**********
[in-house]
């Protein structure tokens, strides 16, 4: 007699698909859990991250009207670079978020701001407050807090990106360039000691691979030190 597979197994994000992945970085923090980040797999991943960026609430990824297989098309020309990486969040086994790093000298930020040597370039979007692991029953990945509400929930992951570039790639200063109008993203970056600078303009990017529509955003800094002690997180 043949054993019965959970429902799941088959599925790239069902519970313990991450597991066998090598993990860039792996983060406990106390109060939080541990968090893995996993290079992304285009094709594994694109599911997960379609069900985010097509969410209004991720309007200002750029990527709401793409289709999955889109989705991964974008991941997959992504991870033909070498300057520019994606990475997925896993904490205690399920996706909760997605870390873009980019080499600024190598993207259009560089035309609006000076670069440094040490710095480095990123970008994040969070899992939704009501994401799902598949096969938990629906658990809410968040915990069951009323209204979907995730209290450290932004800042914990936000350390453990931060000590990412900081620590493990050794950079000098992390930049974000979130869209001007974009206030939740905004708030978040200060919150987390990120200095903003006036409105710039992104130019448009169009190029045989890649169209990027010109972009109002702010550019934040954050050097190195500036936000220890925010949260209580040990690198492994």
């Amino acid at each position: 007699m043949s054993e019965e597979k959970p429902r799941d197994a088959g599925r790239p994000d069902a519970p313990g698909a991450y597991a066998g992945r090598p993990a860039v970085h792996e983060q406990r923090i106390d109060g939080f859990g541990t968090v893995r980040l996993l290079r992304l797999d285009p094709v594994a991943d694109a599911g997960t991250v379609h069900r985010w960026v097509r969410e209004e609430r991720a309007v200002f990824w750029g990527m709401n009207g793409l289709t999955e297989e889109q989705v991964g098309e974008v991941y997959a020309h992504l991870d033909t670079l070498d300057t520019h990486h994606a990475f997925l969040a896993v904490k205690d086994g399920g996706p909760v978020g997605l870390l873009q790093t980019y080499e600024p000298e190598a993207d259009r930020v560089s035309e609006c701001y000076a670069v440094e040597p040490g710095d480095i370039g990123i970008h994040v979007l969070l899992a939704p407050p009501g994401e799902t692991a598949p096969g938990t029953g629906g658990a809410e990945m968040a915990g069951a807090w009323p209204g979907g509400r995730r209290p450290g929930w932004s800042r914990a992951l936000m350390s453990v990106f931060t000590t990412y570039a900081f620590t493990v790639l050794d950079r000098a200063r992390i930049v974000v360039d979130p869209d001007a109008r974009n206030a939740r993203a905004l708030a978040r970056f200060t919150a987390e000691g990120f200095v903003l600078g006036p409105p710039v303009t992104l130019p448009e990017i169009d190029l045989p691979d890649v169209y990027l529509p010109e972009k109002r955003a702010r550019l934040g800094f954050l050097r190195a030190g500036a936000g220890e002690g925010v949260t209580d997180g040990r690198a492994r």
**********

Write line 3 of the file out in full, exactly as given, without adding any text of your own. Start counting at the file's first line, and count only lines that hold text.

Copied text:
């Amino acid at each position: 007699m043949s054993e019965e597979k959970p429902r799941d197994a088959g599925r790239p994000d069902a519970p313990g698909a991450y597991a066998g992945r090598p993990a860039v970085h792996e983060q406990r923090i106390d109060g939080f859990g541990t968090v893995r980040l996993l290079r992304l797999d285009p094709v594994a991943d694109a599911g997960t991250v379609h069900r985010w960026v097509r969410e209004e609430r991720a309007v200002f990824w750029g990527m709401n009207g793409l289709t999955e297989e889109q989705v991964g098309e974008v991941y997959a020309h992504l991870d033909t670079l070498d300057t520019h990486h994606a990475f997925l969040a896993v904490k205690d086994g399920g996706p909760v978020g997605l870390l873009q790093t980019y080499e600024p000298e190598a993207d259009r930020v560089s035309e609006c701001y000076a670069v440094e040597p040490g710095d480095i370039g990123i970008h994040v979007l969070l899992a939704p407050p009501g994401e799902t692991a598949p096969g938990t029953g629906g658990a809410e990945m968040a915990g069951a807090w009323p209204g979907g509400r995730r209290p450290g929930w932004s800042r914990a992951l936000m350390s453990v990106f931060t000590t990412y570039a900081f620590t493990v790639l050794d950079r000098a200063r992390i930049v974000v360039d979130p869209d001007a109008r974009n206030a939740r993203a905004l708030a978040r970056f200060t919150a987390e000691g990120f200095v903003l600078g006036p409105p710039v303009t992104l130019p448009e990017i169009d190029l045989p691979d890649v169209y990027l529509p010109e972009k109002r955003a702010r550019l934040g800094f954050l050097r190195a030190g500036a936000g220890e002690g925010v949260t209580d997180g040990r690198a492994r």